Escaping The Glitter: Taking High Intensity Training Outdoors

My membership to the Northgate 24 Hour Fitness has ended. During my 2 year relationship with them, they upgraded their facility from a small gym (Express) to a monstrosity (Super Sport). The fair deal that I once paid would no longer be enough. They need more money to pay for all those treadmills, Zumba classes and other crap I never use. It was time for me to find a new gym.

My original plan was to play the gym hop game. Spend a month or two going from gym to gym scoring free trial passes before negotiating a sweet deal somewhere. Then I got another idea that involved taking what I learned about High Intensity Training and applying it to an outdoor workout.

Didn’t I Try This Once Before?

At the end of the summer of 2009, I tried doing the outdoor workout thing. From the post Freeing Up More Money for Coffee:

I sort of had a plan on how I was going to do resistance training on the cheap. Seattle’s Green Lake Park has two sets of pull-up rings. Add in some push-ups and your cooking. Today I tested out my new gym and it was successful.

Back then my workout was:

5 Pull Ups + 10 Push Ups repeated for 7 sets (30-40 seconds between sets)

I now view that workout as focusing too much on volume and too little on intensity. After a few weeks I felt like I needed to lift something heavy, so I returned to the Glitter Gym. In order to make my return to outdoor training successful, I’d need to figure out a way to safely increase intensity in a body weight environment.

Green Lake Pull Up Rings

My new gym

Learning From Art De Vany and John Little

The goal with High Intensity Training is deep muscular recruitment. One set to failure. Then allow time for full recovery. Any additional work is unnecessary and would short circuit the recovery progress. Doing this with machines at a gym is pretty easy. Just drop the pin into the weight stack at the resistance level you want and go. With outdoor HIT, the only weight in the “gym” is what you weigh.

Art De Vany is a fan of lifting a lower weight for 15 reps for the first set. He states this pre-exhausts the slow muscle fibers. At that point he adds weight, reduces the reps and targets the fast twitch muscle fibers. But since I’m outside and have no weights, I’m just going to use his idea to get started. Then I’ll conclude the exercise using a strategy that I learned from John Little to target the fast twitch fibers. Static hold.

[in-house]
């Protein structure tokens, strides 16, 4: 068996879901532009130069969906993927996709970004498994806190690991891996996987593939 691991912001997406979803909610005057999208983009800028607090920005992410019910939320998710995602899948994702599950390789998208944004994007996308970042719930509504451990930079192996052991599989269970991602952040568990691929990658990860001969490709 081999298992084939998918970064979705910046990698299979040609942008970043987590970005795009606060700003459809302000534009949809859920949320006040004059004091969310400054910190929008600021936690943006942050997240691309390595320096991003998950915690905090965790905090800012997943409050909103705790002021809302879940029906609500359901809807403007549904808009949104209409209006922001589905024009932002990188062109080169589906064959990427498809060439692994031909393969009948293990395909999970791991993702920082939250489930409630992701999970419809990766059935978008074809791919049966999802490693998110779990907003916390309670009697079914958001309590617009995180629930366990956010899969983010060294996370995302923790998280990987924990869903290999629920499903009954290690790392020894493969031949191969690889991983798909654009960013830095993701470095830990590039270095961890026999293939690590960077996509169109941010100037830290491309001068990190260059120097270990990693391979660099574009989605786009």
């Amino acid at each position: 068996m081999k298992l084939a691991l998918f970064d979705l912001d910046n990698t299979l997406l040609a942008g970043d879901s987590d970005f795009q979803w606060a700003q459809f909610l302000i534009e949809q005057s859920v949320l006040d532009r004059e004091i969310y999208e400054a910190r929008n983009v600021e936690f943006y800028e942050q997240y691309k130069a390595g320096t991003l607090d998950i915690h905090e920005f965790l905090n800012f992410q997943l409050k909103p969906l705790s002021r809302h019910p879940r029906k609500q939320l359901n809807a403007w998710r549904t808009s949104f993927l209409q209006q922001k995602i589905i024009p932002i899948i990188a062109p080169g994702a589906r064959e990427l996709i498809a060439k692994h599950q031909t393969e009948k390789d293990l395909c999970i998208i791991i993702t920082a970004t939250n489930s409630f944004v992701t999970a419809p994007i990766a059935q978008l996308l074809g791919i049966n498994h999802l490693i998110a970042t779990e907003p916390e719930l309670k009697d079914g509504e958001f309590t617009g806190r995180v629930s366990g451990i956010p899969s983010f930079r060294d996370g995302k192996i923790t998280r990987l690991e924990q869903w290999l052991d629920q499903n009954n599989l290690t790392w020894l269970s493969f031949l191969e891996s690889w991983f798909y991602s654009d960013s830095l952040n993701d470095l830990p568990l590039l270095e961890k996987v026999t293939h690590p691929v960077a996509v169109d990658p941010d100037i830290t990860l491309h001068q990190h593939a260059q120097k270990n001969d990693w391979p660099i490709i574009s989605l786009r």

John Little developed a protocol called Max Pyramid that involves holding a weight in maximum moment arm to recruit and fatigue all muscle fibers. So instead of moving the weight through a full range of movement, you resist against the weight at the point where the most muscle is engaged. And then you hold it until complete failure is reached. Using the pre-exhaustion technique offered by De Vany, I theorized you could use a far lower weight for the Static Hold. More specifically, your body weight.

My Outdoor HIT Workout

Yesterday I did my first Outdoor HIT Workout. Here is the plan I designed:

  1. Push-ups at a normal pace until the movement is difficult and begins to lose fluidity. At that point, I lower my body into a static hold where maximum tension is placed upon the chest. Then I hold. At this point breathing will go from normal to rapid. Once total failure is achieved, I lower my knees and end the exercise.
  2. Chin-ups until the movement gets too difficult or jerky. At that point go to the top and lower into a position where maximum back muscles are engaged. Now I hold until total failure is achieved. Then I lower myself down.
  3. Using a 25# kettlebell, I do as many goblet squats as I can until movement gets choppy, at that point I lower myself into a static hold until failure is achieved. Once failure comes, I’ll pull the kettlebell close and then lower it to the ground. Note that you don’t need a kettlebell for this exercise. Straight body weight should be fine.
  4. For shoulders, triceps and biceps I did a few movements just using kettlebell static holds. This is optional.

That is it. My entire workout took about 7 minutes. I reached a deeper level of fatigue than I had in months at the Glitter Gym. The reason is the outdoor temperature was 43 degrees. This allowed me to generate more intensity without having to break a sweat. Long time readers will know that I haven’t broken a sweat exercising in years.

Workable? Sustainable?

I was skeptical when I drove out to the park for two reasons. First I was concerned that I wouldn’t be able to generate enough intensity to create an effective workout. My second concern was weather. If 61 degrees is the optimal temperature for intensity, 43 might prove too cold, even for someone who practices Cold Weather Exposure.